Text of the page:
When the 19 member countries and the EU gathered in Hamburg for the G20 Summit one important topic was not on the agenda: from China to Mexico, Turkey to Russia, Saudi Arabia to India – the respect for fundamental human rights can no longer be taken for granted.
This also holds true for some EU member states such as Hungary or Poland. Freedom of expression, assembly and association are universal human rights enshrined in international law. They are the backbone of any democracy worth its name.
These rights are the precondition for a life in dignity. They are essential for shaping a sustainable future on this planet.
What we are currently witnessing is an unprecedented clamp down on civil society activists, human rights defenders, journalists, bloggers, unionists, and dissenting political voices. Their space for action is under attack, it is shrinking. And in reality spaces are not just shrinking anymore, in most places civic spaces are closed.
According to the international civil society network CIVICUS, in only 26 of 195 countries an independent civil society can work without hindrance. That is a mere 3% of the global population – the restriction of civic space has become the norm rather than the exception. In the G20 countries Russia, China, Saudi Arabia or Turkey, the voices of those criticising the ruling government, corruption, political arbitrariness, environmental destruction or social injustice, are silenced. The toolbox is vast: from defamation, criminalisation, terrorism charges, red tape, surveillance and censorship of online and communication platforms, to outright violent repression.
In 2015 alone, 65 countries passed legislation that restricted the work of civil society organisations. These laws usually target the financing of CSO projects from foreign sources, massively restricting their often only sources of funding. Organisations with critical or dissenting voices are effectively silenced as they lose their basis for existence. Through the laws they are also defamed as ‘Western agents’ (Russia, Israel) and generally accused of working against the national interest. Governments often use the pretext of national security or safeguarding traditional values and culture to clamp down on civil society: Turkey and Russia prosecute homosexual and transgender people, questioning their human rights with the pretext of cultural norms.
But repression is not present only in authoritarian countries of the G20. In democratic countries such as Brazil, Mexico, India or Indonesia, activists and journalists who speak out against political arbitrariness, environmental destruction due to mining or infrastructure projects, face severe repercussions, as well. They are intimidated, threatened or even killed.
In India, women, indigenous people, Muslims or Christians are discriminated against. Organisations and activists defending human rights and the rights of minorities – who often enjoy international solidarity – are criminalised and slandered as national traitors.
In Mexico, twelve people – among them human rights defenders, journalists and staff of CSOs – were illegally spied on between January 2015 and July 2016.Mexico also has a shockingly high death rate from deliberate violence, second only to war-torn Syria.. Since 2006, approximately 185,000 people were killed in Mexico, among them 106 journalists since 2000.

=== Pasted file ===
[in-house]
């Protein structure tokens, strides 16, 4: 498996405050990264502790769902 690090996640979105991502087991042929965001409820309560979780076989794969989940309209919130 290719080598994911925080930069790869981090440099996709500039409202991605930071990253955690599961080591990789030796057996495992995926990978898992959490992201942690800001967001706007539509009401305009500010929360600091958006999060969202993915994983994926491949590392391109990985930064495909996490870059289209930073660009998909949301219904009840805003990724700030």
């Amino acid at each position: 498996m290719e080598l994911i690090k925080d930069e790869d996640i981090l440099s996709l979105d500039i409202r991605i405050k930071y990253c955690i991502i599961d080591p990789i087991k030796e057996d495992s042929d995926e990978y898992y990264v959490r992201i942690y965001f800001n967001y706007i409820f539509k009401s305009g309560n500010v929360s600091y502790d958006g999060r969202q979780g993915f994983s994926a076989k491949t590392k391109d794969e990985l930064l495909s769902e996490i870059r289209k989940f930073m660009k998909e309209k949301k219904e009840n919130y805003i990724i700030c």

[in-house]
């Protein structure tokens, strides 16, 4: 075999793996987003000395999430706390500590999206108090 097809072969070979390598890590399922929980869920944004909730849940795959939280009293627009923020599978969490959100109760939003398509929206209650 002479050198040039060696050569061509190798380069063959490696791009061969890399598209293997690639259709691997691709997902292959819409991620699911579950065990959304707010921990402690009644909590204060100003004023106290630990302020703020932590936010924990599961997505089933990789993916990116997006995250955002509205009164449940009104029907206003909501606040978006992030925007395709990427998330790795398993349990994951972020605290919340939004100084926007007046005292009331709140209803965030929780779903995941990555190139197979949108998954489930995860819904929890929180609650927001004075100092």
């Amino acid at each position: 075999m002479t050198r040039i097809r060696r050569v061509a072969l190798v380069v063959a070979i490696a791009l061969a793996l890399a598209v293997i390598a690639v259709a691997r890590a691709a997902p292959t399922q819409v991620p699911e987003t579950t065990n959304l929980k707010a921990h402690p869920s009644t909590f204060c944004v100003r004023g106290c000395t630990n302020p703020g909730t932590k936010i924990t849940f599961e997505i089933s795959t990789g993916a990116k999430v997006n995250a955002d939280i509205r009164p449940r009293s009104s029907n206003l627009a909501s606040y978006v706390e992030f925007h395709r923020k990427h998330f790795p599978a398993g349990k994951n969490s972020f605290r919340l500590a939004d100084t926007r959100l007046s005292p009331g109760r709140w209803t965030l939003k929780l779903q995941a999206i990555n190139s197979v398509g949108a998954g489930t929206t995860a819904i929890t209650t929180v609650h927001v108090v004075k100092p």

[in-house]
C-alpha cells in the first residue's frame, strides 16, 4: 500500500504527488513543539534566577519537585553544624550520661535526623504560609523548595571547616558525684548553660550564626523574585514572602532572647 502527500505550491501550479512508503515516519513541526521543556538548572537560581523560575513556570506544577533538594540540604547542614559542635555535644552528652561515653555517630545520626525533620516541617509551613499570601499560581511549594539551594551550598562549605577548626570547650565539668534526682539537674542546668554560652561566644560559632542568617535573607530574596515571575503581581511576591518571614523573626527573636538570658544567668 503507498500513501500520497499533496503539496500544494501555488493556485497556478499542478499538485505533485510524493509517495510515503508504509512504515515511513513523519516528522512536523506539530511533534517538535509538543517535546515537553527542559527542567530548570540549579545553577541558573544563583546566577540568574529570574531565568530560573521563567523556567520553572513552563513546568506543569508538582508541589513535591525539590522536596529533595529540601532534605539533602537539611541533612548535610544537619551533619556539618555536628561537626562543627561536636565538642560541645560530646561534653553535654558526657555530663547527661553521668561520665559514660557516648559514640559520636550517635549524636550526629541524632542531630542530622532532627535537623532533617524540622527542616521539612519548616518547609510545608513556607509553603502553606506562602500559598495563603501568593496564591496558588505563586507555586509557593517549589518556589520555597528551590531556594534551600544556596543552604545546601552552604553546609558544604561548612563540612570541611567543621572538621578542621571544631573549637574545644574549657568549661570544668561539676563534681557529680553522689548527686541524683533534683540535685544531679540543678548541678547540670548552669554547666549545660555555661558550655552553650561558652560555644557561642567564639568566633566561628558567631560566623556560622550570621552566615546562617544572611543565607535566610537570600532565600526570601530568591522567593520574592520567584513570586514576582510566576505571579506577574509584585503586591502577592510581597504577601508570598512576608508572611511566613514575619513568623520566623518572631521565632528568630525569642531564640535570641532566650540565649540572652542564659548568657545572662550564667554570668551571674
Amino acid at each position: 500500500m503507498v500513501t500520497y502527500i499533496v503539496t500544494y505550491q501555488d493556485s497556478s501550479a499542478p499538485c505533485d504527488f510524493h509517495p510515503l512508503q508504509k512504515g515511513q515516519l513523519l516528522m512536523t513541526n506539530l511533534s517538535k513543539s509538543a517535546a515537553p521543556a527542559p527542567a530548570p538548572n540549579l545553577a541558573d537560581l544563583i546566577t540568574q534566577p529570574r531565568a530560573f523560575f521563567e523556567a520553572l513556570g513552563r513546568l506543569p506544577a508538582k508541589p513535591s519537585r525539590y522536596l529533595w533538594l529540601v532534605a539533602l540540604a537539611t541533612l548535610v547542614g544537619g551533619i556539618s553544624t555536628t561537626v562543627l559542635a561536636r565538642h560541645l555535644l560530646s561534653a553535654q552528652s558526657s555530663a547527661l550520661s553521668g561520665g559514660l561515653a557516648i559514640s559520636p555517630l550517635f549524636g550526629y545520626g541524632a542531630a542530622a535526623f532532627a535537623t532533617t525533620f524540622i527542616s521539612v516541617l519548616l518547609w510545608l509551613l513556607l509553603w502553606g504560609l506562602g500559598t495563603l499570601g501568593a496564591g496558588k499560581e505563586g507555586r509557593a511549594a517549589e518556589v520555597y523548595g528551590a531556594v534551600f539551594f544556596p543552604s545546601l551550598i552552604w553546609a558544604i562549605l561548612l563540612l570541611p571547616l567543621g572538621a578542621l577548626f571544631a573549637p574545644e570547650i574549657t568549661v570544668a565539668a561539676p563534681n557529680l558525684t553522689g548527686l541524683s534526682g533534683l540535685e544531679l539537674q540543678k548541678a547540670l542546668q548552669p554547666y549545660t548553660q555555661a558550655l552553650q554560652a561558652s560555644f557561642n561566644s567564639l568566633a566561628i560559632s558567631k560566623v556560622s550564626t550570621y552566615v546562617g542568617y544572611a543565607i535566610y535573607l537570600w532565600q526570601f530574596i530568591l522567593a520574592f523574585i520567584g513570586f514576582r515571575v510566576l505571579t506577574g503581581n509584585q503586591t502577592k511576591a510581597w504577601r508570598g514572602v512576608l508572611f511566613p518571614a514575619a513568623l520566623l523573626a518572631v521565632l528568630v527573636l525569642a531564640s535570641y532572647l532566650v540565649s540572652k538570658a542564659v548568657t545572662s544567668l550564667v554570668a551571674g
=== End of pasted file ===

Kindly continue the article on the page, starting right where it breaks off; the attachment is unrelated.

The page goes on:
Similar trends are evident when it comes to the global fight for natural resources. According to Global Witness, in 2015 185 environmental and land activists were killed in 16 countries – Brazil (also a member of the G20) being the deadliest with 50 activists dead.
With the shrinking and closing of civic spaces, governments intend to silence any voice or movement critical of political, social or environmental conditions, before they can gain momentum. What it comes down to is political and economic elites protecting and defending their privilege and power.
Civil society and political opposition are denied any demands for democratic participation and fundamental rights.
Yet, all G20 countries have signed the Declaration of Human Rights and are bound by international law. We have to demand that the G20 governments guarantee these rights, defend and protect them. It is their responsibility not to isolate trade and investment policies from issues of human rights and democratic participation. In this regard, even the democratic G20 countries have much work to do. Neoliberal austerity measures and large infrastructural investment projects have severe consequences. People have to be able to protest and raise objections against them. This is their right and a key pillar of democratic participation.
The severe repression of and restrictions on civil society should have featured prominently on the G20 agenda as civil society organisations demanded several times in the run-up to the summit. Paying general lip-service to political participation, as the German government did, is not enough. The German government is neglecting transparency and participation principles in a number of instances: they yet again have entered into negotiations of a trade agreement between the EU and Japan behind closed doors without any public debate. And the government continues to provide oppressive regimes with weapons and surveillance technology which are then used to clamp down on political opposition and activists. This is not what credibility and integrity looks like.